ESURIENCE, or THE FEAST

 

 

I was ravenous. Insatiably so. So I ate the House again. The cedar shakes, warped shutters. Then the window and screens—spitting out glass.

 

The doors gave me piercing cramps, but I soldiered on. Eating the sandpaper roof shingles. Smiling with bits of chimney bricks in my cracked teeth—when the neighbors sauntered in; their mouths agape with shock or panic.

 

I devoured the living room next. The white sofa was especially delicious. I would no longer have to brush it clean with Woolite this weekend.

 

Then I attacked the kitchen. Greedily consumed the Fiesta ware that does not chip. Its saffron orange, peacock blue, eggshell white–and aubergine of particular note.

 

I ate the master bedroom furniture next. The antique poster frame bequeathed to me. All the Pollocks, a Klimt, a Cornell wooden box with straw, a doll and a globe; a light green and eggshell Rothko. The staring Mona Lisa. So there.

 

I sat in the rubble almost satiated—patting my burgeoning stomach. There was more work to do outside.

 

I ate the trees–starting with the dark maple, then the oaks, then poplar, hemlock, chestnut, hickory–and started weeping—not just for myself but for the plump robins, the annoying catbird even, yellow finches, woodpecker, pair of cardinals [male and female, of course], the nasty blue jays that swoop and take more than their share at the feeder [the bullies of the bird world that send the usually-fearless squirrels away]–

 

and my owl who seems to be writing a poem every night, just a few short-lined stanzas really, in hours of darkness, never at the same time [like the neighbor’s rooster that sleeps in ’til lunch or when the kids skip down the hill from the school bus or right before dinner time [eliciting chuckles at the table where the children have forgone their gadgets reluctantly–forced to speak, answer questions that pry, interrupt their magical adult-free world of friends and such].

 

My owl at the periphery of the property in the tallest pine that sways a bit in the wind  enough to make me more nervous than usual [its sister had fallen in its arms during torrential rains and wind gusts that August. I heard echoing gunshots, I thought, that paralyzed me into night’s heavy arms, cradled back somehow into dream–only to discover the next day when I drew enough courage to find, behind the row of wildly-overgrown forsythia, her thick arms snapped down].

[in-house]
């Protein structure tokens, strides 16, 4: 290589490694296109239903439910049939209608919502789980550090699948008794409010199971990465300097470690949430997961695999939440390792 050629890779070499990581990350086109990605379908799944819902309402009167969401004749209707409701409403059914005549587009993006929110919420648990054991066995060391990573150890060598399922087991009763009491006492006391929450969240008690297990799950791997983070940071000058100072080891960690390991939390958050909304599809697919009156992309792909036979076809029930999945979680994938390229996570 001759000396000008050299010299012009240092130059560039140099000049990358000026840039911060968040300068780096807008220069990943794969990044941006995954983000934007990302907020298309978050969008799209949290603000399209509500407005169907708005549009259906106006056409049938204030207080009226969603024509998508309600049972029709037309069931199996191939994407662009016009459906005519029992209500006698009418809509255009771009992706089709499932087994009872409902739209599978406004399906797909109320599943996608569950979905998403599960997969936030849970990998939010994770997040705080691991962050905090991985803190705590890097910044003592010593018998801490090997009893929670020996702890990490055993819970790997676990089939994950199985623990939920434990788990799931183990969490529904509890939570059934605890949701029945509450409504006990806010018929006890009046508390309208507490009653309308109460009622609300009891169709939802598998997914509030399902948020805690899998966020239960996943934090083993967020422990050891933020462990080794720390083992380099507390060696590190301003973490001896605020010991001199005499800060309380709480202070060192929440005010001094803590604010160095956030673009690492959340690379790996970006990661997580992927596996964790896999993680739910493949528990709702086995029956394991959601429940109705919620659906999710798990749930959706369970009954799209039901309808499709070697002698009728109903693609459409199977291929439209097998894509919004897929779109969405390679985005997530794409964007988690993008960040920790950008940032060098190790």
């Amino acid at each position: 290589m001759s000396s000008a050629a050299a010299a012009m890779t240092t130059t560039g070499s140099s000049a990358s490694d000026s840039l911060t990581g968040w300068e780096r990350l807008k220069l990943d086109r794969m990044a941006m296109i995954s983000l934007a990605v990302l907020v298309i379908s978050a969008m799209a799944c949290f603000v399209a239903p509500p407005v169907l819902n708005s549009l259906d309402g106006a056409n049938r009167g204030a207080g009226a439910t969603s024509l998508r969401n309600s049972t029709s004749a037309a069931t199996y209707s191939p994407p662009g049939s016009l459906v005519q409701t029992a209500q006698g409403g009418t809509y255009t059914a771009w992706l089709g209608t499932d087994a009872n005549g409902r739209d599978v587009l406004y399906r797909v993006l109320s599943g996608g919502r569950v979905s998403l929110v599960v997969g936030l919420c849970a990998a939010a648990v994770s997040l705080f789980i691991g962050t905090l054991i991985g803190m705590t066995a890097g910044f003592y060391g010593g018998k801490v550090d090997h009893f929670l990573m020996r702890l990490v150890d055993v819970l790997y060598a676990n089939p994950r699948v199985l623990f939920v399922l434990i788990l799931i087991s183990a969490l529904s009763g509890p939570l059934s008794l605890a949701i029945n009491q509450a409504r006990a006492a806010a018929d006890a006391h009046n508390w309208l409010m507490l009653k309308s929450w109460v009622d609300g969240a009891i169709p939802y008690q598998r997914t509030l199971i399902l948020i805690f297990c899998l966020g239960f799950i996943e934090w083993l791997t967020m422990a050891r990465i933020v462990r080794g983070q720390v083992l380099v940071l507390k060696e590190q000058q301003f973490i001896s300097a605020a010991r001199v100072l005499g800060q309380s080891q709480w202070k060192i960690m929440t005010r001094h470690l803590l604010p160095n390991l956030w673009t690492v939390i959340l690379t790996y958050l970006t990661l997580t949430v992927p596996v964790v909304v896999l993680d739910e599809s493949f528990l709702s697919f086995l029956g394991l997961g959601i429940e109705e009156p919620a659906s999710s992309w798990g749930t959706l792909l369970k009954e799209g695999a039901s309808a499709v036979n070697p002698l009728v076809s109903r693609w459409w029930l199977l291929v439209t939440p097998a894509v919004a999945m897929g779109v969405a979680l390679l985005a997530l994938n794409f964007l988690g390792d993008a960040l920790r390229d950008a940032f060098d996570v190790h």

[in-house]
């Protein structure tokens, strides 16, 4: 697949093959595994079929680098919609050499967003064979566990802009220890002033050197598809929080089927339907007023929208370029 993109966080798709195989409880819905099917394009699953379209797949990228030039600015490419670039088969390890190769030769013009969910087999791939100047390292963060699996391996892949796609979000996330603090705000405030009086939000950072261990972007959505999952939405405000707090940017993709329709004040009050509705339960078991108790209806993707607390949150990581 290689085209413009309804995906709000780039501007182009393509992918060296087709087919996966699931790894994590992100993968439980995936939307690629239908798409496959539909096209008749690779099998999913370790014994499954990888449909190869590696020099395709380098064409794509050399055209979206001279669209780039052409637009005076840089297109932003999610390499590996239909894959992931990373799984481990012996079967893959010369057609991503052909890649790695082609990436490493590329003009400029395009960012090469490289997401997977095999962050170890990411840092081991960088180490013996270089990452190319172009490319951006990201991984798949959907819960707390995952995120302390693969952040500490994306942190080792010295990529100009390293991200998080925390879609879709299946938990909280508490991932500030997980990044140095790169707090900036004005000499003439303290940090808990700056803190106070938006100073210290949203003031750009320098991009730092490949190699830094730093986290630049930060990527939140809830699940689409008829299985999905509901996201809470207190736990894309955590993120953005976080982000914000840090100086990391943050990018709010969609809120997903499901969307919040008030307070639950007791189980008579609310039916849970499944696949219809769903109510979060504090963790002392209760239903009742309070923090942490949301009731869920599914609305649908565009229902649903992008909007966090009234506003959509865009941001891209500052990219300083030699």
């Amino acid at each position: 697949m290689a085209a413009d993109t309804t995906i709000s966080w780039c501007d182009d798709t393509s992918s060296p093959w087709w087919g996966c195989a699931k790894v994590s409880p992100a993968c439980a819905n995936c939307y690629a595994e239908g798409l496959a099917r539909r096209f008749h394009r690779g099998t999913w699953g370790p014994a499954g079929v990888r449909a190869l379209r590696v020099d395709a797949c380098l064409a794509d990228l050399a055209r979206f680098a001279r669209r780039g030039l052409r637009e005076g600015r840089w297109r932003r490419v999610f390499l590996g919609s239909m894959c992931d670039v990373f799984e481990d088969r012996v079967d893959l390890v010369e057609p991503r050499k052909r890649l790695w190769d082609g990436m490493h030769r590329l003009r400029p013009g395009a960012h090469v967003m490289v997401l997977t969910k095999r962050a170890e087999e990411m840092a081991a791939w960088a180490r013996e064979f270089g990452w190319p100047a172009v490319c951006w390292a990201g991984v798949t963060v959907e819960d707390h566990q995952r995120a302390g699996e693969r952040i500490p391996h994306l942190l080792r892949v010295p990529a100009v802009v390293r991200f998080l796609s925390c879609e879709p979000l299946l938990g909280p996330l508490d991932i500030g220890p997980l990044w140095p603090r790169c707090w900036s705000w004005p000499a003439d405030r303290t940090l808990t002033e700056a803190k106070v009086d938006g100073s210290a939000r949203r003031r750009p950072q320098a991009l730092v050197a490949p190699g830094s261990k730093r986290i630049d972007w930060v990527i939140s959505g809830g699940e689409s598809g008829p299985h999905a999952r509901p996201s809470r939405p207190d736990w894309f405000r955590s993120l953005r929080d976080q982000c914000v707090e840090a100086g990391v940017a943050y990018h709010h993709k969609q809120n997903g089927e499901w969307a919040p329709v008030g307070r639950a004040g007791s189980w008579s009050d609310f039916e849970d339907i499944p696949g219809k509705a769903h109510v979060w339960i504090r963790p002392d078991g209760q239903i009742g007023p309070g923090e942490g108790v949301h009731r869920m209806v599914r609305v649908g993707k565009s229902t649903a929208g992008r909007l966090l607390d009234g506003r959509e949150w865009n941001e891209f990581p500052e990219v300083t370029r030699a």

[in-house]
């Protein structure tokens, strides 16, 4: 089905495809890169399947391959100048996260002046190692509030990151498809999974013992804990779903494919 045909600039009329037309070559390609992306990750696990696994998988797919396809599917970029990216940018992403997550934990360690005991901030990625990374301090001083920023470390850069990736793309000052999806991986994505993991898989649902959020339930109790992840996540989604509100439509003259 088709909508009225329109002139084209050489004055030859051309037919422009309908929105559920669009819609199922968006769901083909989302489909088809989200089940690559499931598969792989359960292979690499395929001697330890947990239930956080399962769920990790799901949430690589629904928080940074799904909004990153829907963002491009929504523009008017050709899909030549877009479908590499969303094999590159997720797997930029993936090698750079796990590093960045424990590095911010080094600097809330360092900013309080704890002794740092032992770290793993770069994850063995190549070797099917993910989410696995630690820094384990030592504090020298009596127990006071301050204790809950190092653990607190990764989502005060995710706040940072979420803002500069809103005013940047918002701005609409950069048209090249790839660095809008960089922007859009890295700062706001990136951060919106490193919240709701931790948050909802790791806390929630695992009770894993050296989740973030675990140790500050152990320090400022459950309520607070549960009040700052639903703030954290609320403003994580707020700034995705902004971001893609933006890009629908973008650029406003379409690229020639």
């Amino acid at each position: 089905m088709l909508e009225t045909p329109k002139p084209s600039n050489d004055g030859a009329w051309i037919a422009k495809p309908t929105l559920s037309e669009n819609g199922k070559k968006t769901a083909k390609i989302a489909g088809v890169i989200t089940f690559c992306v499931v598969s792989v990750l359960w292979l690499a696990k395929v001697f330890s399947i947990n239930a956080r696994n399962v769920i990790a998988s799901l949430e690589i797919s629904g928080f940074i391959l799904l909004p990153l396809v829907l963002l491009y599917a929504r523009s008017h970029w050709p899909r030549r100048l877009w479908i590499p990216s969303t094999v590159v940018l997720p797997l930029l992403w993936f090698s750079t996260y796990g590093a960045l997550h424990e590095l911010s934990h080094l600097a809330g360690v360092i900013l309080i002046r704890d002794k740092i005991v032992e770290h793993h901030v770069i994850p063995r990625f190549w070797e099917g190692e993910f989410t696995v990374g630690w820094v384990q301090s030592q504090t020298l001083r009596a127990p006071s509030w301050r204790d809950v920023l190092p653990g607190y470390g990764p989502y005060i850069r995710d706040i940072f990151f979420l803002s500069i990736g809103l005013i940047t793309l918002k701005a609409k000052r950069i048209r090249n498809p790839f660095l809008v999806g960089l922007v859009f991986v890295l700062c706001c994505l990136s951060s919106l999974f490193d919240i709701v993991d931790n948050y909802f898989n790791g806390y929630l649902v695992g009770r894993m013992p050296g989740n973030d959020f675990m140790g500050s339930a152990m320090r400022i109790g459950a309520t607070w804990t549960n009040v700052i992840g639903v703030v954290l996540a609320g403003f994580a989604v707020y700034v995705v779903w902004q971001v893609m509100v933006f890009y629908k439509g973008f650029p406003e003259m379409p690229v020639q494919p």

Hawks alighted to the next-door neighbor’s tallest pines and witnessed the continuation of my feast–the crunching of the patio furniture that had rusted underneath three feet of winter snow. Half-heartedly, I ate the dog’s fence while he and the cat watched in disbelief.

 

I overcame my cruel impulse to devour the said menagerie of jumpy birds–their sanctuaries of wooden feeders, their new terracotta bath, their weathered houses, some with intricate, abandoned beehives; the triad of pink plastic flamingos that I’m sure the neighbors found tacky, a perhaps-true-fact, which I secretly enjoyed.

 

I knew that tomorrow I would wake very early from troubling dream patterns of avalanche and hurricane, I am sure, because of severe indigestion–my roiling viscera

 

to collect the sharpest sea glass in shades of lightest blues and greens, frosted white–that I had stolen from shores of sleepwalking–and string them on a necklace to keep the ghosts of the property at bay.

 

I would wait all through the morning hours, afternoon, and night–with the utmost patience this time–for my owl to starts singing his poem before removing the odd necklace–and bury it in the woods far from me.

 

I would make a pilgrimage to the priest, remove my shoes, and tell him everything. Of the sorrow tangled in my sea hair, my desire, at times, for unification.

 

When I return, I shall rewrite other possible endings that will begin.

 

All of this confuses me.

 

 

 

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